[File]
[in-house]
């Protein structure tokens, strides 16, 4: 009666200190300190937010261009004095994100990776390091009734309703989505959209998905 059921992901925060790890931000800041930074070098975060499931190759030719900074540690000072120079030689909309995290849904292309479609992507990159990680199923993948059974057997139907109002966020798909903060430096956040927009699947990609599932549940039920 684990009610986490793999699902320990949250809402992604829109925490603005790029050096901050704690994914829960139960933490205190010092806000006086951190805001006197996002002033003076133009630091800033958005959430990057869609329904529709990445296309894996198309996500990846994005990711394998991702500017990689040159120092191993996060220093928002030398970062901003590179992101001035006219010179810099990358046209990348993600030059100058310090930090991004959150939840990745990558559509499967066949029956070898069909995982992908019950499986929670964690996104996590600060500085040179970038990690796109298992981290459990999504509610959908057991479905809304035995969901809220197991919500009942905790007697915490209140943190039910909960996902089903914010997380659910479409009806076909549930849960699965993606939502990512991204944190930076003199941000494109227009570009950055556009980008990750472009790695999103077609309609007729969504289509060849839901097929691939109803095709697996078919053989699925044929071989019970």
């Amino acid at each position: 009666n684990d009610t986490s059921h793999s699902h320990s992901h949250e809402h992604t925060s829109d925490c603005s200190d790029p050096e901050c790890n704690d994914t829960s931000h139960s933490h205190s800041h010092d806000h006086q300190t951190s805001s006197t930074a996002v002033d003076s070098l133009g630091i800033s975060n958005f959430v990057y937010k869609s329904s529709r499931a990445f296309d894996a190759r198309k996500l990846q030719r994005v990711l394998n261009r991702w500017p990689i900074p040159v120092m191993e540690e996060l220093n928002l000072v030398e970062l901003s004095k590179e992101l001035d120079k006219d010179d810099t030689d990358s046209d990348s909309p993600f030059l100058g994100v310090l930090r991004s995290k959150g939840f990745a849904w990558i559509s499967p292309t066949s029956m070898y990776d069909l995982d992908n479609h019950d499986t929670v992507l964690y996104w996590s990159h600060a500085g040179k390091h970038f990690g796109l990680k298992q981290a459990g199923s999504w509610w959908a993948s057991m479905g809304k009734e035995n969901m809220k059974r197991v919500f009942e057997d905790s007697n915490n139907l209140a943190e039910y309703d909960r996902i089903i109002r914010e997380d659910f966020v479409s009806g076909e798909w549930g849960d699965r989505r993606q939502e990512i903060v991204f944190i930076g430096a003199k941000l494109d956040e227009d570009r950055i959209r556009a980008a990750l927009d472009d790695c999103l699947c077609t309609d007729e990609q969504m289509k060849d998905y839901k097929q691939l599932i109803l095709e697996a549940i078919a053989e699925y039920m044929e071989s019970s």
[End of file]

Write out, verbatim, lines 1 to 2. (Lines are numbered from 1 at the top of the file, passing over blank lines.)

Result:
[in-house]
């Protein structure tokens, strides 16, 4: 009666200190300190937010261009004095994100990776390091009734309703989505959209998905 059921992901925060790890931000800041930074070098975060499931190759030719900074540690000072120079030689909309995290849904292309479609992507990159990680199923993948059974057997139907109002966020798909903060430096956040927009699947990609599932549940039920 684990009610986490793999699902320990949250809402992604829109925490603005790029050096901050704690994914829960139960933490205190010092806000006086951190805001006197996002002033003076133009630091800033958005959430990057869609329904529709990445296309894996198309996500990846994005990711394998991702500017990689040159120092191993996060220093928002030398970062901003590179992101001035006219010179810099990358046209990348993600030059100058310090930090991004959150939840990745990558559509499967066949029956070898069909995982992908019950499986929670964690996104996590600060500085040179970038990690796109298992981290459990999504509610959908057991479905809304035995969901809220197991919500009942905790007697915490209140943190039910909960996902089903914010997380659910479409009806076909549930849960699965993606939502990512991204944190930076003199941000494109227009570009950055556009980008990750472009790695999103077609309609007729969504289509060849839901097929691939109803095709697996078919053989699925044929071989019970």